Ireland’s Prime Minister: Apple has nothing to fear from end of ‘Double Irish’ tax avoidance strategy

“The end of the notorious corporate tax loophole known as the ‘Double Irish’ will not deter U.S. technology giants such as Google and Apple from further investment in the country, Ireland’s Prime Minister, Enda Kenny, told CNBC,” Jenny Cosgrave and Seema Mody report for CNBC.

“The Taoiseach said the end of the tax strategy would not hinder the very ‘congested investment line’ into the country and the closing of the loophole marks a new period of ‘certainty and clarity’ for foreign direct investors,” Cosgrave and Mody report. “‘I think Apple are here for the long term – many of the others are intent on expanding and not contracting. That’s because of the range of technology, our track record and essentially our talent pool which is quite extraordinary given the flexibility of our education system,’ he told CNBC, speaking from Europe’s largest annual start-up and technology event, the Web Summit.”

“Ireland is set to close the “double Irish” loophole — which allows companies to channel royalty payments for intellectual property from one Irish subsidiary company to another that is based in a tax haven — from the beginning of next year, following pressure from the European Union,” Cosgrave and Mody report. “Existing companies will have a transition period until 2020 and Kenny said the development of an information “patent box” or corporate tax subsidy arrangement is in the pipeline. ‘The development of our our information patent box will make Ireland really a global hub for innovation an entrepreneurship,’ Kenny said.”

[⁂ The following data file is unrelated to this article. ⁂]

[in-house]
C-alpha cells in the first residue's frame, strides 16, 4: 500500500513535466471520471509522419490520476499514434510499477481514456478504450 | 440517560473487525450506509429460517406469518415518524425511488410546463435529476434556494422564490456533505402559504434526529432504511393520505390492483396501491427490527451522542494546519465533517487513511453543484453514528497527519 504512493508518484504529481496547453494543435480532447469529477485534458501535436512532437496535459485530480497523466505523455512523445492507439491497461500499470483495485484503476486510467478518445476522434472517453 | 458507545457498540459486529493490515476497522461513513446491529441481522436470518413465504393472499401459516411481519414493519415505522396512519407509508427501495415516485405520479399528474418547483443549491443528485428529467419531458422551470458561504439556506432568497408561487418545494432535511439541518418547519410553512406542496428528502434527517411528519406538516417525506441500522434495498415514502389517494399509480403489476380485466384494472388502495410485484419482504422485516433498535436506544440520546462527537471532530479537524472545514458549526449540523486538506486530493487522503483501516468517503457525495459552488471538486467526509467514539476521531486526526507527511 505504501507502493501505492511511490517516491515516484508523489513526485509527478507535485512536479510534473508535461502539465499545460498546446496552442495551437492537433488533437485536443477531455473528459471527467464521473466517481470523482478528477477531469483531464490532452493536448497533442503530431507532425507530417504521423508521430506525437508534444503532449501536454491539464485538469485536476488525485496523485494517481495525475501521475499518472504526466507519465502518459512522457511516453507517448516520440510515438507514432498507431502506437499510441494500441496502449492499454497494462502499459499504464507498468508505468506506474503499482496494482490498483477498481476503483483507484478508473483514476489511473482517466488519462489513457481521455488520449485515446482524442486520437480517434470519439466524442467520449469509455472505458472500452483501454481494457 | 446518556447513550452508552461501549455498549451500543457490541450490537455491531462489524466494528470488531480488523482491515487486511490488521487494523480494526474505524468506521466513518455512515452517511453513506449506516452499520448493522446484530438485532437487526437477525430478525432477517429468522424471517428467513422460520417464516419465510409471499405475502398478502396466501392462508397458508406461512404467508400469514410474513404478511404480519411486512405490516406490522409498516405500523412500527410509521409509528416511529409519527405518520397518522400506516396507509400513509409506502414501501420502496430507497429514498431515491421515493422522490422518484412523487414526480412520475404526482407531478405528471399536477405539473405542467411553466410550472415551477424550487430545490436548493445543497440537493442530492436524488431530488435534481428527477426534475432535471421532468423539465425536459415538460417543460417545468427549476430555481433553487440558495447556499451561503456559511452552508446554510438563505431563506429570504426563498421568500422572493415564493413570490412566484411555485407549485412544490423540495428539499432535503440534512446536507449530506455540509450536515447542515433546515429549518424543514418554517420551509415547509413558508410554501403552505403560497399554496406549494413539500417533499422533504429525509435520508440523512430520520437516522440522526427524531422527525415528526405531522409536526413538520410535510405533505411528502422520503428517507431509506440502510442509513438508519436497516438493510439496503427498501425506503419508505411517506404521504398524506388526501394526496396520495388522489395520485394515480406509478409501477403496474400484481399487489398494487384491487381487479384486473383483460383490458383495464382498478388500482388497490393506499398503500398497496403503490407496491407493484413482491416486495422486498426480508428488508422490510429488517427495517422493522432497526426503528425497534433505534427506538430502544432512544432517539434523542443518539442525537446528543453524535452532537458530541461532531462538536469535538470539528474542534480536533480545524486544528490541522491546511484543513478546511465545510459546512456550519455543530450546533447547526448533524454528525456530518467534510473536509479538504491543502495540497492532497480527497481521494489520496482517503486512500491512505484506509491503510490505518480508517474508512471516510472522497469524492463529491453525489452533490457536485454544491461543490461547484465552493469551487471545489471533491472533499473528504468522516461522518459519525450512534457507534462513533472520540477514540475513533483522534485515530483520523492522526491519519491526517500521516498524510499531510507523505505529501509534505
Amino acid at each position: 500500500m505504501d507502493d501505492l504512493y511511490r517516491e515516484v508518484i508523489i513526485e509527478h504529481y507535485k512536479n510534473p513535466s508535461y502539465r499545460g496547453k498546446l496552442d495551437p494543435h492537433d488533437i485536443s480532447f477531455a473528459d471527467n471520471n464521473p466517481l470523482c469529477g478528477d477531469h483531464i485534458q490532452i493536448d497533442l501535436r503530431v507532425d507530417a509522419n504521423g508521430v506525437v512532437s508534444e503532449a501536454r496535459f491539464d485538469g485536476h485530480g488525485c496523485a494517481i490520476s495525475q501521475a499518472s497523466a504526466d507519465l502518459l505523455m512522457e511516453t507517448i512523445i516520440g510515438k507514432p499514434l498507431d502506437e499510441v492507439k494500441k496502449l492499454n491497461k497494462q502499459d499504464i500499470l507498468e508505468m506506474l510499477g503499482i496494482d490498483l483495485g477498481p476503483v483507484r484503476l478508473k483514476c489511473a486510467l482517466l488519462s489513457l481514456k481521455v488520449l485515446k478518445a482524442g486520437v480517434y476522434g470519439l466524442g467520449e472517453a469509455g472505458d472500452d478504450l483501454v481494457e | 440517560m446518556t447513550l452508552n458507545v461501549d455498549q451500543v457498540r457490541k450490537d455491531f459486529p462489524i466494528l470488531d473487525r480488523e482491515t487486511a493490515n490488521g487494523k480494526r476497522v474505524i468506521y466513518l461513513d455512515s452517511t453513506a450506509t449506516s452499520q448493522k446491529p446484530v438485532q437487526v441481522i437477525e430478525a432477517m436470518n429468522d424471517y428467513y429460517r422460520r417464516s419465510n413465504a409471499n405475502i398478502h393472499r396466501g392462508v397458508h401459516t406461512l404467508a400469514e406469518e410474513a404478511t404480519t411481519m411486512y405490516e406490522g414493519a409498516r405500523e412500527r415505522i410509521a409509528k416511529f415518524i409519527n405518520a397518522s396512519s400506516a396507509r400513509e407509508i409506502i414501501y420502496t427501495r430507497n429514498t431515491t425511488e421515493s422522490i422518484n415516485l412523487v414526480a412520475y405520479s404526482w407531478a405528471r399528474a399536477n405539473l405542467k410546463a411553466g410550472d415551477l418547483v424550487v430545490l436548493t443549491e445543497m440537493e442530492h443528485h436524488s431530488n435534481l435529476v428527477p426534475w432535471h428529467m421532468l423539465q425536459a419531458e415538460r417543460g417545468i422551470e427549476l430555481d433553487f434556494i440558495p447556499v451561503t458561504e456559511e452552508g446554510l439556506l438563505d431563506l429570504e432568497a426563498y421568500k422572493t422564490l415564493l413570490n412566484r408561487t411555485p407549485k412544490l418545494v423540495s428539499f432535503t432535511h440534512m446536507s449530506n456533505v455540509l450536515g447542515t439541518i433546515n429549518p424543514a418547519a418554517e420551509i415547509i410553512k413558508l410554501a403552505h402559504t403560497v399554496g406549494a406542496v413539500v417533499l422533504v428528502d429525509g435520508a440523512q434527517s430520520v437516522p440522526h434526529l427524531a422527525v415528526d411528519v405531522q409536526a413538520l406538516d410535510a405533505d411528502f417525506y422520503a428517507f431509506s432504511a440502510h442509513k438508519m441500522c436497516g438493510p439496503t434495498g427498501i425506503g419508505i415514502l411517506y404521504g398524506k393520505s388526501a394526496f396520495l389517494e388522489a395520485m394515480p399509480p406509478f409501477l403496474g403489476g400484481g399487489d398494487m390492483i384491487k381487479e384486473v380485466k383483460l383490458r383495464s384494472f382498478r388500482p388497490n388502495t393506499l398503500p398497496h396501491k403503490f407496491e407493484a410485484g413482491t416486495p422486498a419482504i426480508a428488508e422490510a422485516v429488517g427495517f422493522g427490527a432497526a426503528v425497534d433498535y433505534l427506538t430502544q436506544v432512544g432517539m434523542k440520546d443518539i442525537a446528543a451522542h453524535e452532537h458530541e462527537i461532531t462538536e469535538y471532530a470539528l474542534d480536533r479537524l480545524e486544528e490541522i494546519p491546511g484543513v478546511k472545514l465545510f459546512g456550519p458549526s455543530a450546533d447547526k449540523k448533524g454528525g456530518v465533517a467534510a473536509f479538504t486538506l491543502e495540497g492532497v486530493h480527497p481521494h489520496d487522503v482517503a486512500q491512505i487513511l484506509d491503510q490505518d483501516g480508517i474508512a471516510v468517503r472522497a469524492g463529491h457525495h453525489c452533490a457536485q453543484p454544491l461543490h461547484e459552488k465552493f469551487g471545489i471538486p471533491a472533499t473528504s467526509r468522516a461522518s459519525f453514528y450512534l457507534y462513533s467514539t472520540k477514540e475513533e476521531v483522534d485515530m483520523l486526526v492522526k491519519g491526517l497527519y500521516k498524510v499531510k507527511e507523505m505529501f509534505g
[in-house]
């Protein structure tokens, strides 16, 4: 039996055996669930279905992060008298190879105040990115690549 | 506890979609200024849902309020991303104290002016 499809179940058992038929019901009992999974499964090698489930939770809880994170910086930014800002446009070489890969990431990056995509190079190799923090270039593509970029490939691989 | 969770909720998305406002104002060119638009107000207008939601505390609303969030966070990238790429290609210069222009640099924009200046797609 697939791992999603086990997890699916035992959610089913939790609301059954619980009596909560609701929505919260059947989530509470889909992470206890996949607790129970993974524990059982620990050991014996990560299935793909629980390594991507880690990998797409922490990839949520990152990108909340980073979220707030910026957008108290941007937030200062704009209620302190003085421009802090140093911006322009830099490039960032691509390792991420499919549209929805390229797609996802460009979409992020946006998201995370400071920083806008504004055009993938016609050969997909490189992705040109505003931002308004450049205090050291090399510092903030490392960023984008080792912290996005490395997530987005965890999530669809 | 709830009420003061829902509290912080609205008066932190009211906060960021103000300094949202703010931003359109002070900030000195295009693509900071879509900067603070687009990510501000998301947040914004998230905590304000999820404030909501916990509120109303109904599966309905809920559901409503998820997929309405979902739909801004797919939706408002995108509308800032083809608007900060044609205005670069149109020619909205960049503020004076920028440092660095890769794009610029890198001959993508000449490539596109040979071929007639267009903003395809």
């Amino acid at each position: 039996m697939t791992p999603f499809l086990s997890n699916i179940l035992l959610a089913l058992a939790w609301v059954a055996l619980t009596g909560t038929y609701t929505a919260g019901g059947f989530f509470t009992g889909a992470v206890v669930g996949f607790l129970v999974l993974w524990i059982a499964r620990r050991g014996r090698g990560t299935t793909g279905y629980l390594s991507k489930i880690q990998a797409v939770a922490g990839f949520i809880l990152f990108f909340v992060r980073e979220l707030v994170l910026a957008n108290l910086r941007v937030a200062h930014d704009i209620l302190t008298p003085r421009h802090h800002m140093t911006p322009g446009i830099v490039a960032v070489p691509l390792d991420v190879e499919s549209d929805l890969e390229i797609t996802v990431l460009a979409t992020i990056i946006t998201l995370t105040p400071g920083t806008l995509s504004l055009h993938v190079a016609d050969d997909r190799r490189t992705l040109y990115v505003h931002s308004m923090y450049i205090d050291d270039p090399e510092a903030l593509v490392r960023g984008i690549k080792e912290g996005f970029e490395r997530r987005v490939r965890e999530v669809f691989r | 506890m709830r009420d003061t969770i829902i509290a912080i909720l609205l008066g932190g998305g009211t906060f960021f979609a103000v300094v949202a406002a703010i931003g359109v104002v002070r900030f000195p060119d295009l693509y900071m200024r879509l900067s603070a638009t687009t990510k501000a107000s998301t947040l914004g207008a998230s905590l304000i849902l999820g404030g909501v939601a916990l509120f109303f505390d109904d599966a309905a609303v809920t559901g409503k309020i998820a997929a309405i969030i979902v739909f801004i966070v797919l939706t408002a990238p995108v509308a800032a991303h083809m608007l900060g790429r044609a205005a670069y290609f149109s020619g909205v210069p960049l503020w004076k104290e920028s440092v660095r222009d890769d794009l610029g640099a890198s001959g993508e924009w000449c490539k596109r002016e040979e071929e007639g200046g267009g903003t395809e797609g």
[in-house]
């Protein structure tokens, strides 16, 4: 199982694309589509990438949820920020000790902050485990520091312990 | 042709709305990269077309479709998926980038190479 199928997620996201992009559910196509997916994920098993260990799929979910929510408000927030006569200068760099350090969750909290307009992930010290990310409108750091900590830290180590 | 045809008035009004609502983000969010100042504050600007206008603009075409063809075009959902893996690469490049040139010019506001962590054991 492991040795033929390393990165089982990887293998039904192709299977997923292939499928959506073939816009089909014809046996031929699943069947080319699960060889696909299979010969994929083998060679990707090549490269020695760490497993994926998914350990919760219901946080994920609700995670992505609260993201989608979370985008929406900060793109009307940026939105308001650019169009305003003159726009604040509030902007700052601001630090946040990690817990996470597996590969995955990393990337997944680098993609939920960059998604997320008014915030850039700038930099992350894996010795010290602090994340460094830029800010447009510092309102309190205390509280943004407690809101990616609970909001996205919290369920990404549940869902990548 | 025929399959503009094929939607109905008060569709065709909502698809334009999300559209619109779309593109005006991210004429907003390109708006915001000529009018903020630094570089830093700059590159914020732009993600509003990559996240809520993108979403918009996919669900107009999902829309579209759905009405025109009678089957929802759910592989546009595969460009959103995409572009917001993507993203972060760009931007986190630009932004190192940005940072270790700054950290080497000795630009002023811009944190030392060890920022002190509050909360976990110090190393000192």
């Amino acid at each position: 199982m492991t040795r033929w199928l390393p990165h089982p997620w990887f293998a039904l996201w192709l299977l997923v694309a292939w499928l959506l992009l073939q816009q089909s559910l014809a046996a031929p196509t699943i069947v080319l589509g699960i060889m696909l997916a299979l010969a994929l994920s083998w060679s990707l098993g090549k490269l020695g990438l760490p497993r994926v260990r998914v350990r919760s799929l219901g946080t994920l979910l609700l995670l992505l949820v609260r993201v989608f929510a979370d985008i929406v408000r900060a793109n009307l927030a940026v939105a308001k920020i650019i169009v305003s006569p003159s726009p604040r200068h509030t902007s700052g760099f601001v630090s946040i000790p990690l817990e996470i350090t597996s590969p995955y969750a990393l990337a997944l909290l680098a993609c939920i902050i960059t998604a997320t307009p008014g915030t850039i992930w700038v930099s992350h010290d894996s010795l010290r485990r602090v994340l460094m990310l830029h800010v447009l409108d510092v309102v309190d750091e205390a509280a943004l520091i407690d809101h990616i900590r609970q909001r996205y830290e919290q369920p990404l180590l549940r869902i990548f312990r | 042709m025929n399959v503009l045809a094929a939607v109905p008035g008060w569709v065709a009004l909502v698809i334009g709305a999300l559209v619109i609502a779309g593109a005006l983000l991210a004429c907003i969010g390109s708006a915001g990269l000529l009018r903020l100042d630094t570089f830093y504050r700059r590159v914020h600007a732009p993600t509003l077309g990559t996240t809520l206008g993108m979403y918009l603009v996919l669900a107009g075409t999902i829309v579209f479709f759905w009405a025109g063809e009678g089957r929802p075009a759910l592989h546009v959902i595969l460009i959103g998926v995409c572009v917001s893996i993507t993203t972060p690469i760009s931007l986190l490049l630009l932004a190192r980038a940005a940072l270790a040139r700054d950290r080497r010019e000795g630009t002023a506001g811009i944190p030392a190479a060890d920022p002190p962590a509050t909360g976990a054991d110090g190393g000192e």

Read more, and watch the video, in the full article here.


  1. I love the comments from Ireland’s Prime Minister, Enda Kenny who speaks about Ireland: “That’s because of the range of technology, our track record and essentially our talent pool which is quite extraordinary given the flexibility of our education system,” and moreso “Ireland is not afraid, we are pioneers again in a leading position”

    Ah a civilized country that is not afraid is like a breath of fresh air. Way to go Ireland.

    1. Ever heard of spin?? The Republic of Ireland was devastated by the great recession: in March 2008, Ireland had the highest level of household debt relative to disposable income in the developed world at 190%. After years of pain and massive numbers of personal bankruptcies, it is starting to very slowly grow again: in May 2013 the European Commission’s economic forecast for Ireland predicted its growth rates would return to a positive 1.1% in 2013 and 2.2% in 2014. Unemployment is still around 12%, down from a high of 15%. Ireland managed this recovery by a combination of increasing taxes (in particular, reintroducing property taxes and introducing a water charge) and drastic cuts to social services.
      RoI simply cannot afford to lose its hi-tech patrons. If it does, its fragile recovery will tank.

      1. joebloggs, thank you for your thoughtful post.

        Yes, I’ve heard of spin and hey this is the Ireland’s Prime Minister, Enda Kenny, and a politician without spin is a rare thing indeed so the whole comment might be spin.

        You add your insight, very valuable insight if I may add, and that to me demonstrates the importance of these sorts of forums, sharing of information.

        You bring forth some very interesting numbers that add to the ones I know about whisky, their accents, the Irish potato famine. Inadvertently you post made me think of an Irish movie that I had not seen for a long time. Like your post it has added a new insight so I’d like to share it with you.